Boosting bio vanilla cultivation in Mauritius


A recent site visit in Saint Julien d’Hotman, Mauritius, led by the Vice-Prime Minister (VPM) and Minister of Education, Tertiary Education, Science and Technology, Mrs. Leela Devi Dookun-Luchoomun, along with the Minister of Industrial Development, SMEs, and Cooperatives, Mr. Soomilduth Bholah, showcased the organic vanilla farming initiatives of the Plantation Vanille Multipurpose Cooperative Society Ltd. Also in attendance were Mr. Selva Dassen Chinan, the owner of Le Jardin de la Vanille et L’Epice, his team, and other dignitaries who elucidated the various steps involved in producing organic vanilla, cocoa, and edible flowers.

During the visit, VPM Dookun-Luchoomun commended the Plantation Vanille Cooperative for their commitment to organic vanilla farming, acknowledging its labor-intensive nature. She encouraged Mr. Chinan to explore potential collaboration with the University of Mauritius to improve vanilla productivity and stressed the importance of enhancing the business’s visibility for increased profits and community benefits.


Minister Bholah and Mr. Chinan's Insights on Vanilla Cultivation and Beyond

Minister Bholah, in his remarks, recalled the historical involvement of vanilla planters in Mauritius. However, he lamented the decline in the number of vanilla producers over time due to the high maintenance and the lengthy four-year production cycle. He expressed his appreciation for the dedication and patience demonstrated by the Plantation Vanille Multipurpose Cooperative Society Ltd in vanilla cultivation. Notably, Mr. Chinan has carried on his father’s legacy in the vanilla plantation business and currently employs a full-time staff of twelve. Minister Bholah highlighted the various opportunities and incentives provided by his Ministry to support such extraordinary businesses and urged cooperatives to engage in similar ventures.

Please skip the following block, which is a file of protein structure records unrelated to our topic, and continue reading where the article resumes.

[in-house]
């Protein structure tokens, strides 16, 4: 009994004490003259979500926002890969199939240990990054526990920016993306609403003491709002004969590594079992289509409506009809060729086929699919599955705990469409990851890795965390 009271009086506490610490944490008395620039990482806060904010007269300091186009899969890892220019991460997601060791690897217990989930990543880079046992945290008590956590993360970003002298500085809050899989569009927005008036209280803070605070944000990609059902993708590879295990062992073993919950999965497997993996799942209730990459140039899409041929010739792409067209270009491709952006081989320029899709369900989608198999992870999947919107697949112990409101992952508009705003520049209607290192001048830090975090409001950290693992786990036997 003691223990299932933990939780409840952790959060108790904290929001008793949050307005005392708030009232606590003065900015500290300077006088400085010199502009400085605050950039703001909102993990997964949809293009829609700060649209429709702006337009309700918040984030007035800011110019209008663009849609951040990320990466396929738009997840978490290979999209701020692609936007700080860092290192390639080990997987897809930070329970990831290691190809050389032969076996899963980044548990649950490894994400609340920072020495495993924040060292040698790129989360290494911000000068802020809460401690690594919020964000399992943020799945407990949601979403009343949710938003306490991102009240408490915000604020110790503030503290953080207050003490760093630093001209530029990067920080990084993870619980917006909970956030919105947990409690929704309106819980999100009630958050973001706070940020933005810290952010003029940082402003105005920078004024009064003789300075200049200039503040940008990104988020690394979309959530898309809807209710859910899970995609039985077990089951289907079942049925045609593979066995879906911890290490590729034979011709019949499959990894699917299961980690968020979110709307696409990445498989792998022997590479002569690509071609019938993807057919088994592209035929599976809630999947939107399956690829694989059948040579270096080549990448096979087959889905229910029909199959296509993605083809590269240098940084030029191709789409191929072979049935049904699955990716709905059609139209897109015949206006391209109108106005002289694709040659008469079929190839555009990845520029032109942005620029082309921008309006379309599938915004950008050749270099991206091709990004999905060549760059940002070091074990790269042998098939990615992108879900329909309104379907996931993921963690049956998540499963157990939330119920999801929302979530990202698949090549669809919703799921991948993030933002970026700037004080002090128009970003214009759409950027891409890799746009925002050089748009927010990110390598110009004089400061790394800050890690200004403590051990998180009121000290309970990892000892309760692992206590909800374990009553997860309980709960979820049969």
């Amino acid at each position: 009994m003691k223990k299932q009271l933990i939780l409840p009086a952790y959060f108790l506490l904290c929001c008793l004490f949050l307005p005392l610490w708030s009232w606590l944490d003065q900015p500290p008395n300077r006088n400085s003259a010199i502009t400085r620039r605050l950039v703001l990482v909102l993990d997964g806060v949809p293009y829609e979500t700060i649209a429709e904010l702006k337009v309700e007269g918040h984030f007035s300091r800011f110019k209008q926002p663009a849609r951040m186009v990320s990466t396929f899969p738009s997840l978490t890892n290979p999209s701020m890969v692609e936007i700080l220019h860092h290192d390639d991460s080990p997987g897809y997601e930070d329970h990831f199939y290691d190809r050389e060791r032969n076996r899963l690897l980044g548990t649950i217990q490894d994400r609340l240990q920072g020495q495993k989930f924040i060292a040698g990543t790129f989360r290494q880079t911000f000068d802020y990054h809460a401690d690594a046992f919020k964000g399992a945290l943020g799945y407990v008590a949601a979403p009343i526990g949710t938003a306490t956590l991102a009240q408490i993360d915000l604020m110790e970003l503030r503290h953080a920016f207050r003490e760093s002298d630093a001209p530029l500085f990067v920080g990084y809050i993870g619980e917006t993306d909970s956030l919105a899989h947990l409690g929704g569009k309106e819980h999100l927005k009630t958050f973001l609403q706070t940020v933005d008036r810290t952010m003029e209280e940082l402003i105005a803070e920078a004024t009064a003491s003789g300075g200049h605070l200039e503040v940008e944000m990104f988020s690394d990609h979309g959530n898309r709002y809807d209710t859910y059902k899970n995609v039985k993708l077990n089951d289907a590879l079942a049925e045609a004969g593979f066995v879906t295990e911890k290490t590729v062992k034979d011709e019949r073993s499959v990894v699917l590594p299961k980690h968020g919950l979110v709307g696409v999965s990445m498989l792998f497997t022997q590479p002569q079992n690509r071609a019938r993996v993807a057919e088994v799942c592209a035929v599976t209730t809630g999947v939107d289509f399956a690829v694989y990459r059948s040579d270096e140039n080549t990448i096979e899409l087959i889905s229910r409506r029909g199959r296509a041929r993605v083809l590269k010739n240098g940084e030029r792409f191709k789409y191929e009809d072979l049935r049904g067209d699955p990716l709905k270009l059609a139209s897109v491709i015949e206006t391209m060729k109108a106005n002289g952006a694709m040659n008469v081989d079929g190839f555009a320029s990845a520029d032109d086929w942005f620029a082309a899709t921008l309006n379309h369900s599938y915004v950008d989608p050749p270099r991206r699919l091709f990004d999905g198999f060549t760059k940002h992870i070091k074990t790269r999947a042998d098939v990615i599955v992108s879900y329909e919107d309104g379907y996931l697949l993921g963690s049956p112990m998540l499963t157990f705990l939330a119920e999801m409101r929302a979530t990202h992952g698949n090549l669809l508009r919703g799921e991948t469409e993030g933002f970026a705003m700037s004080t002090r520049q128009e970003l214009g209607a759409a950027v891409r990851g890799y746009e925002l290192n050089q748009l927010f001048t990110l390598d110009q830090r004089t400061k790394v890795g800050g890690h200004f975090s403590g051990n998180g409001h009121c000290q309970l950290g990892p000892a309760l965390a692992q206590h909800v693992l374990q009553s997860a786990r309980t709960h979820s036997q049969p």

Mr. Chinan emphasized the need for meticulous expertise at every stage of production and the commitment to organic farming principles, including the avoidance of chemicals and fertilizers. He revealed that his team manually pollinates orchids, which eventually yield vanilla pods. However, he also pointed out that vanilla production alone is not a highly profitable venture, necessitating diversification. In addition to vanilla cultivation, his business involves the sale of handicrafts crafted by Mauritian artisans and the cultivation of various spices, tropical plants, and edible flowers, which are distributed to local stores and hotels.

The site visit concluded with a tasting session of freshly squeezed citrus sugarcane juice, showcasing the diversity and creativity of this organic farming endeavor.


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